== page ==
This may be just another Marvel event miniseries, but it’s one of the most enjoyable I’ve read this year. Issue #1 hit shelves just a week or two before HeroesCon, and I read it early one morning after a late night of processing comics for the show. It was the perfect little slice of stand alone, easily accessible comics that we rarely see amid these large publishing events. If you skipped Weirdworld because you assumed that it isn’t worth your time, reconsider that decision and pick up the first two issues this week. Sometimes simple fantasy miniseries can be the most rewarding reads.
SETH’S PICK :: HAWKEYE 22: Okay…this looks bad. I’m not entirely sure why Marvel supposedly held up the publication of the Matt Fraction/David Aja finale, or why they decided to start a new (or rather, All New) Hawkeye series before the acclaimed previous run finished. Whatever the reasons, this week we finally get the opportunity to celebrate the work of Fraction and Aja on this the last issue of their impressive series.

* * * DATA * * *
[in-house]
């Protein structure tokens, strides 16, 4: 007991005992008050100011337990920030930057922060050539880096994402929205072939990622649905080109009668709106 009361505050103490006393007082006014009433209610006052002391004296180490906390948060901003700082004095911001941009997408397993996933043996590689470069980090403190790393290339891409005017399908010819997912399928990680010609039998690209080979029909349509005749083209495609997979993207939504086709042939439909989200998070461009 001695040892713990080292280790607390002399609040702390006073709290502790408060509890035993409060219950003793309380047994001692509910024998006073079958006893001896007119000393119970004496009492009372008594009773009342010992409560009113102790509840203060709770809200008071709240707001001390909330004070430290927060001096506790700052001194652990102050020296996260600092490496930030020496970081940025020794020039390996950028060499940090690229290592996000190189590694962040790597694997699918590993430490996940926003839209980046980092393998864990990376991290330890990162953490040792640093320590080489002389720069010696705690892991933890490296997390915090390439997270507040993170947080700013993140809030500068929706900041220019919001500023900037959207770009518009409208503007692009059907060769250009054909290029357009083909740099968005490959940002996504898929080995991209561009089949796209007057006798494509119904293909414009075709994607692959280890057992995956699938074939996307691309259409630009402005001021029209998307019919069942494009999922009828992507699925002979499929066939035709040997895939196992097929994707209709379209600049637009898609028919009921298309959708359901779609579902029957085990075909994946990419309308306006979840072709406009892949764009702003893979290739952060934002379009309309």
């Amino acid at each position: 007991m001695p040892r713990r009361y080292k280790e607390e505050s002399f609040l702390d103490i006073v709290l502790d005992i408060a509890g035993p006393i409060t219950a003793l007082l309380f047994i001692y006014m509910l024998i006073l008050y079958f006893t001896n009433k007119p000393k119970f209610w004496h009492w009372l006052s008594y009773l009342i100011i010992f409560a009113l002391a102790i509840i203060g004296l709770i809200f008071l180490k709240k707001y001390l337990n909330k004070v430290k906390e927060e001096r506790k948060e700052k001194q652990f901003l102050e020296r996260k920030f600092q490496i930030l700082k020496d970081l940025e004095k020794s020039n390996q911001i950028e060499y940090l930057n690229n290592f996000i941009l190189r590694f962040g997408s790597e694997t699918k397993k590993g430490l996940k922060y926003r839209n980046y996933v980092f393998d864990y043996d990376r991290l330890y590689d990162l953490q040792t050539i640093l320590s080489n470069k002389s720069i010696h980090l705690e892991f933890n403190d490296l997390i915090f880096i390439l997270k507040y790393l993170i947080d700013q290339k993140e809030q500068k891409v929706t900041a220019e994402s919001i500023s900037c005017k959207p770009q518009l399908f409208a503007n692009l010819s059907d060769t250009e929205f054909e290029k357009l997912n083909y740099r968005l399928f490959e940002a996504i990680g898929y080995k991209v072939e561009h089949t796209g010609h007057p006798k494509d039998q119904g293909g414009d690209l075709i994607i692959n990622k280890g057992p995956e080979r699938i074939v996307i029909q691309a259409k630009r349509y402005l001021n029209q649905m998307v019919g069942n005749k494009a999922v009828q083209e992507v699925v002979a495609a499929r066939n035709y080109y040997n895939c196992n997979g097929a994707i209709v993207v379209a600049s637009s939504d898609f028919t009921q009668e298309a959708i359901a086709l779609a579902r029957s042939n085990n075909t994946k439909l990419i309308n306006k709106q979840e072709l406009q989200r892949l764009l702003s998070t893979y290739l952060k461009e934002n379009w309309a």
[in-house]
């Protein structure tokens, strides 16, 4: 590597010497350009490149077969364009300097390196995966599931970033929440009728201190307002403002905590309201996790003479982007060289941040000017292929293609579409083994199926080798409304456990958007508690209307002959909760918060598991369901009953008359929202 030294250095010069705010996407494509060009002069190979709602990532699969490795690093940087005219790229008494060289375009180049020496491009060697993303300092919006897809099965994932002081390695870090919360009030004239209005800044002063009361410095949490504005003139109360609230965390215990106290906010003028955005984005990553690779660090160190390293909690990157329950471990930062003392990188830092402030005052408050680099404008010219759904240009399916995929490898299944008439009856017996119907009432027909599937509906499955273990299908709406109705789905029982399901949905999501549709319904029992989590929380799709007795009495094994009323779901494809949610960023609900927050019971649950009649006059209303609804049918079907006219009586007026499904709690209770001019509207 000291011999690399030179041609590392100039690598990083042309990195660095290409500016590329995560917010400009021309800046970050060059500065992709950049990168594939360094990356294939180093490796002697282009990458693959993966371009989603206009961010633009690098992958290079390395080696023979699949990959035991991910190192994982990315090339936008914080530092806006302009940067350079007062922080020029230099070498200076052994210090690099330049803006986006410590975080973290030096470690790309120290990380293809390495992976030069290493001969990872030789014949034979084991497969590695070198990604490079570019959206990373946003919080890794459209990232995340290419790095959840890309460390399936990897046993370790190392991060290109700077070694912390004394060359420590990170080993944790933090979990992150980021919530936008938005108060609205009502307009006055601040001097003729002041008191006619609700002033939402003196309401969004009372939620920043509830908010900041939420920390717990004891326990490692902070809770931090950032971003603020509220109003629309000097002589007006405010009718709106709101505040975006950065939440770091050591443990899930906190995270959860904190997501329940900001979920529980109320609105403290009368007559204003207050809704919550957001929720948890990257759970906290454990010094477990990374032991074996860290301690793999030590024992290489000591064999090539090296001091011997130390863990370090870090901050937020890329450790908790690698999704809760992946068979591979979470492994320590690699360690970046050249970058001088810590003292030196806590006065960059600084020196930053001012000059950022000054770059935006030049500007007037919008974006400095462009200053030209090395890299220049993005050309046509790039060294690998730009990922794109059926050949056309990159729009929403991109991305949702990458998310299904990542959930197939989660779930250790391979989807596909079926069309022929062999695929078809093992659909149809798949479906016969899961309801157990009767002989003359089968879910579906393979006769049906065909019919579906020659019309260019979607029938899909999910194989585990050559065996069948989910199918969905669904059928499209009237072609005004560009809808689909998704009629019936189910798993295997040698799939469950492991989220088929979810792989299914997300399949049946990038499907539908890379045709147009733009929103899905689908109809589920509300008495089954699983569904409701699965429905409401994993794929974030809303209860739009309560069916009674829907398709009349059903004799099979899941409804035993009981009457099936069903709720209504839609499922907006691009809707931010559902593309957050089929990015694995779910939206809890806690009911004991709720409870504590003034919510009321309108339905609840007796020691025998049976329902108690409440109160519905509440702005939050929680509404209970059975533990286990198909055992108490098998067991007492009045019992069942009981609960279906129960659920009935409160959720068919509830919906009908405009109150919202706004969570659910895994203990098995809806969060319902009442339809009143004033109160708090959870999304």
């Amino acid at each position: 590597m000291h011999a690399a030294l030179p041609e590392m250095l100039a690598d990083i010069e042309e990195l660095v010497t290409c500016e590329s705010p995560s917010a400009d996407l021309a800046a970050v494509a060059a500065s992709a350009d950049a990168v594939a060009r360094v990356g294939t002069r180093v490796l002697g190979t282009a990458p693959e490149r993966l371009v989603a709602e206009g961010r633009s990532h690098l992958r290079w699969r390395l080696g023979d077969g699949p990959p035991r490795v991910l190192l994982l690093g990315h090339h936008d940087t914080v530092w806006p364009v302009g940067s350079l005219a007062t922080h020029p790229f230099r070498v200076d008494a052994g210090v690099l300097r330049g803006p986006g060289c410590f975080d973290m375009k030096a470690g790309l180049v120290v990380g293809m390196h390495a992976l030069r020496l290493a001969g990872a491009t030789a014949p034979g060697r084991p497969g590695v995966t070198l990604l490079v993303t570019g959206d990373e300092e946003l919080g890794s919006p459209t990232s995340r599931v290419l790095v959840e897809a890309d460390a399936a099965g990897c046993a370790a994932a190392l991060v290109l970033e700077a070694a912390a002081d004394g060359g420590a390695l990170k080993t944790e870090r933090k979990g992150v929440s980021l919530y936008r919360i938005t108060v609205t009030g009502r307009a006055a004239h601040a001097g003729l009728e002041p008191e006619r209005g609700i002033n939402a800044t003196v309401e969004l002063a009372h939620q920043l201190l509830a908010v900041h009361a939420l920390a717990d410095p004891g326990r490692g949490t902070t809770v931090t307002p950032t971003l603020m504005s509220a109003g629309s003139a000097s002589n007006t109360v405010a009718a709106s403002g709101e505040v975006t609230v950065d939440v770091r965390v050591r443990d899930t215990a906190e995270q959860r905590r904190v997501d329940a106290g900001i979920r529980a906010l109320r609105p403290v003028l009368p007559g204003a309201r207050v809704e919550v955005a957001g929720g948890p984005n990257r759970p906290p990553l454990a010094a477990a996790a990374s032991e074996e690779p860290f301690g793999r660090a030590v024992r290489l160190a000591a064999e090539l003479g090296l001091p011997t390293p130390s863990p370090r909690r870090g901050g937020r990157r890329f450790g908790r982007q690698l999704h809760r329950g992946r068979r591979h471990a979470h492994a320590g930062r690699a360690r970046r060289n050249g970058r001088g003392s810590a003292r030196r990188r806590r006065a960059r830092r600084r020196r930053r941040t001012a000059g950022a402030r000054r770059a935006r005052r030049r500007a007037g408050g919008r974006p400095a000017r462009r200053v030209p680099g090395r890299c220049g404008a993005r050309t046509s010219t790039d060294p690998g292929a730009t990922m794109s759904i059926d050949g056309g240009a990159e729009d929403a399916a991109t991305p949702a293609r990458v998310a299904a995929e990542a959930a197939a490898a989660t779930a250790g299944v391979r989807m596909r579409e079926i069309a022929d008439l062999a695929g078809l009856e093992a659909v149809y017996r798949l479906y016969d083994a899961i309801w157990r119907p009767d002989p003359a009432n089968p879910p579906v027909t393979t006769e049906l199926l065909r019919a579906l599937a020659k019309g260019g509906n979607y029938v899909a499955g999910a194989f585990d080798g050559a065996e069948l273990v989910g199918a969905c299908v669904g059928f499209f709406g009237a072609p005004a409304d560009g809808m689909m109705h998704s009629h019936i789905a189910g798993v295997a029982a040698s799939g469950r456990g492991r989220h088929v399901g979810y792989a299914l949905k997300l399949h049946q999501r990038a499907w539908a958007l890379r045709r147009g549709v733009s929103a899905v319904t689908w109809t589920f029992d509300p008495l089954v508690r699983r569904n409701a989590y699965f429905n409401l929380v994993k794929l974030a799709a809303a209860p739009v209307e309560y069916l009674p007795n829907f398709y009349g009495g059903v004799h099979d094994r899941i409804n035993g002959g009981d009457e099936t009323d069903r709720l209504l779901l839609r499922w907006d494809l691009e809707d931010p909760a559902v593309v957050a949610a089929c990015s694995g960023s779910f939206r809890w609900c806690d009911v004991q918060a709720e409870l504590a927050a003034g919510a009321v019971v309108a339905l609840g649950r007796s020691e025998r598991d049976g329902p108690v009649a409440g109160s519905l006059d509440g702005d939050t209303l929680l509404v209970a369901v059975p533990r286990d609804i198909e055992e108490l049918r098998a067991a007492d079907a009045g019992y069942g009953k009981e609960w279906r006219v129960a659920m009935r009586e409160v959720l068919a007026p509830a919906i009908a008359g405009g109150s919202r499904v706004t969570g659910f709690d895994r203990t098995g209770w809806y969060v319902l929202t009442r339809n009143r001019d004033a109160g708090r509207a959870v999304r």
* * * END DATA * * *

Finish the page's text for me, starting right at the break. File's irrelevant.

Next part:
Heroes customers and readers of this blog know well that I’ve long championed Hawkeye. Until the Fraction/Aja run, the character was mostly a laughable everyman with seemingly little narrative or aesthetic value. For the past three years, that assumption has been proven wrong time and time again. Both creators exhibited a range of narrative and visual deft. Fraction wove non-linear plot lines, callbacks and deep character studies through Aja’s Mazzuchellian visual motifs and panel layouts. The pair took a fairly bland archetypal concept and elevated it to high comic art. They reminded us of the potential of comics, superhero or otherwise.